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digitalmars.D.learn - testing bits in sequence

reply spir <denis.spir gmail.com> writes:
Hello,

I need to test in sequence the bits of an unsigned int (see below more prec=
ision), and move in a tree accordingly. Since there are 2 possible branches=
 at every step, they are encoded in a [2] array, indexed by bit. I am looki=
ng for the fastest way to get that bit.

To run backwards (MSB <-- LSB), one can simply mask and shift right, like:
	uint MASK =3D 1;
	auto node =3D root;
	auto code =3D something;
	foreach (_ ; 0..BIT_SIZE) {
	    bit =3D code & MASK;
	    node =3D node.nodes[bit];
	    code >>=3D 1;
	}
But this looks like slow (to my surprise). I don't know what the limiting i=
nstruction is.

Also, My actual need would rather be to move forward. The reason is this al=
lows important optimisations for common cases. In fact, the codes are unico=
de code points: if the 5 first bits are 0 (tested with a mask), I can jump =
forward to a sub-tree corresponding to a code < 0x10000 (BMP, 99.999% cases=
 in practice). If the 14 first bits are 0 (ditto), I can jump to the ASCII =
case, very common as well.
But this seems more difficult; or rather I have not found a direct way to e=
xtract a 0/1 bit. I had first used an array of masks [2^n,2^n-1,...,4,2,1]:
	foreach (i ; 0..BIT_SIZE) {
	    mask =3D MASKS[i];
	    bit =3D !!(code & mask);
	    node =3D node.nodes[bit];
	}
But as you see masking that way lets a value of 2^i, not 1, in the 'true' c=
ase, which needs to be converted, either with "cast(bool)bit" or "!!bit". A=
nd this seems _very_ slow: runs about 3 times slower than backward traversa=
l.

Note: I cannot use a plain array, because there is a small proportion of ac=
tual values in the whole range (sparse array of ~ 1 per-thousand 'busy' loc=
ations). I'm looking for a possible alternative to using AAs (costly becaus=
e of division). Backward traversal currently runs sensibly slower that usin=
g an AA, but with optimisation for common cases there could be a huge gain =
in practice.
The data structure I'm trying to implement is concretely a kind "bit-trie" =
(dunno whether that exists already).

Any advice welcome. Thank you,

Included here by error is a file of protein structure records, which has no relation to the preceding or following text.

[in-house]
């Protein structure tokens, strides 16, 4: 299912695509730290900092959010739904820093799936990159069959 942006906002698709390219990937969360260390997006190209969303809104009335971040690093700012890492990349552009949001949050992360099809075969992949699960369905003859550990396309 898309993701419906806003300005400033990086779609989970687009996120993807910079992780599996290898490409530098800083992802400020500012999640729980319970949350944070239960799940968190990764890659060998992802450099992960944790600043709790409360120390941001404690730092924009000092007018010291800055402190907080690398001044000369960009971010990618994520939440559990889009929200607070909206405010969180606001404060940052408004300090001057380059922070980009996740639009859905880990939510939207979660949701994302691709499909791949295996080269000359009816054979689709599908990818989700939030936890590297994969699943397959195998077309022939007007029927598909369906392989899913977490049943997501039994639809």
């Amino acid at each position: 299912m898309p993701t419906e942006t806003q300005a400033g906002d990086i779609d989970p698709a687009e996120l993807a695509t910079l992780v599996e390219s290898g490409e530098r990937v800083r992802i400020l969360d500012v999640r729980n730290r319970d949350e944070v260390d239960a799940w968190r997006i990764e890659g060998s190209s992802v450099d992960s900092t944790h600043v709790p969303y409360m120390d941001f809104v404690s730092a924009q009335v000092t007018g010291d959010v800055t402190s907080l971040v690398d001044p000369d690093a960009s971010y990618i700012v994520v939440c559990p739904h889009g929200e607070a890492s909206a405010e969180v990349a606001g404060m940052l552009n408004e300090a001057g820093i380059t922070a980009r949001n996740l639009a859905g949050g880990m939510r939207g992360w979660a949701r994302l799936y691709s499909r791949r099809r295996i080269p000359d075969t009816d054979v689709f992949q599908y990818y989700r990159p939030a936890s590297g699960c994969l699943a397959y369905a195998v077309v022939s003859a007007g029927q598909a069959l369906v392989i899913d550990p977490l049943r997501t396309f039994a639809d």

Denis
-- -- -- -- -- -- --
vit esse estrany =E2=98=A3

spir.wikidot.com
Dec 26 2010
next sibling parent Simon <s.d.hammett gmail.com> writes:
On 26/12/2010 12:18, spir wrote:
 Hello,

 I need to test in sequence

 Denis
 -- -- -- -- -- -- --
 vit esse estrany ☣

 spir.wikidot.com

http://digitalmars.com/d/2.0/phobos/std_intrinsic.html -- My enormous talent is exceeded only by my outrageous laziness. http://www.ssTk.co.uk
Dec 26 2010
prev sibling next sibling parent "Simen kjaeraas" <simen.kjaras gmail.com> writes:
spir <denis.spir gmail.com> wrote:

 Also, My actual need would rather be to move forward. The reason is this  
 allows important optimisations for common cases. In fact, the codes are  
 unicode code points: if the 5 first bits are 0 (tested with a mask), I  
 can jump forward to a sub-tree corresponding to a code < 0x10000 (BMP,  
 99.999% cases in practice). If the 14 first bits are 0 (ditto), I can  
 jump to the ASCII case, very common as well.

std.intrinsic's[1] bsr returns the highest non-zero bit. I'd think the masking'd be as effective when you know which bits you care about.
 But this seems more difficult; or rather I have not found a direct way  
 to extract a 0/1 bit.

 [2^n,2^n-1,...,4,2,1]:
 	foreach (i ; 0..BIT_SIZE) {
 	    mask = MASKS[i];
 	    bit = !!(code & mask);
 	    node = node.nodes[bit];
 	}
 But as you see masking that way lets a value of 2^i, not 1, in the  
 'true' case, which needs to be converted, either with "cast(bool)bit" or  
 "!!bit". And this seems _very_ slow: runs about 3 times slower than  
 backward traversal.

This seems better implemented like this: foreach ( i; 0..BIT_SIZE ) { bit = ( code >> i ) & 1; node = node.nodes[bit]; }

[1]: http://www.digitalmars.com/d/2.0/phobos/std_intrinsic.html -- Simen
Dec 26 2010
prev sibling next sibling parent spir <denis.spir gmail.com> writes:
On Sun, 26 Dec 2010 13:40:22 +0100
"Simen kjaeraas" <simen.kjaras gmail.com> wrote:

 	foreach (i ; 0..BIT_SIZE) {
 	    mask =3D MASKS[i];
 	    bit =3D !!(code & mask);
 	    node =3D node.nodes[bit];
 	}
 But as you see masking that way lets a value of 2^i, not 1, in the =20
 'true' case, which needs to be converted, either with "cast(bool)bit" o=


 "!!bit". And this seems _very_ slow: runs about 3 times slower than =20
 backward traversal. =20

This seems better implemented like this: =20 foreach ( i; 0..BIT_SIZE ) { bit =3D ( code >> i ) & 1; node =3D node.nodes[bit]; }

You have not read my post carefully enough ;-) That's ~ how I coded travers= ing the bit seq backwards (right-to-left, LSB -> MSB); but I was trying to = find a way to traverse it forwards. Anyway, than you for the pointer to std.intrinsic, seems helpful. Denis -- -- -- -- -- -- -- vit esse estrany =E2=98=A3 spir.wikidot.com
Dec 26 2010
prev sibling parent "Simen kjaeraas" <simen.kjaras gmail.com> writes:
spir <denis.spir gmail.com> wrote:

 foreach ( i; 0..BIT_SIZE ) {
      bit = ( code >> i ) & 1;
      node = node.nodes[bit];
 }

You have not read my post carefully enough ;-) That's ~ how I coded traversing the bit seq backwards (right-to-left, LSB -> MSB); but I was trying to find a way to traverse it forwards.

Sorry. Indeed I messed up: foreach_reverse ( i; 0..BIT_SIZE ) { bit = ( code >> i ) & 1; node = node.nodes[bit]; } or foreach ( i; 0..BIT_SIZE ) { bit = ( code >> ( BIT_SIZE + 1 - i ) ) & 1; node = node.nodes[bit]; } -- Simen
Dec 26 2010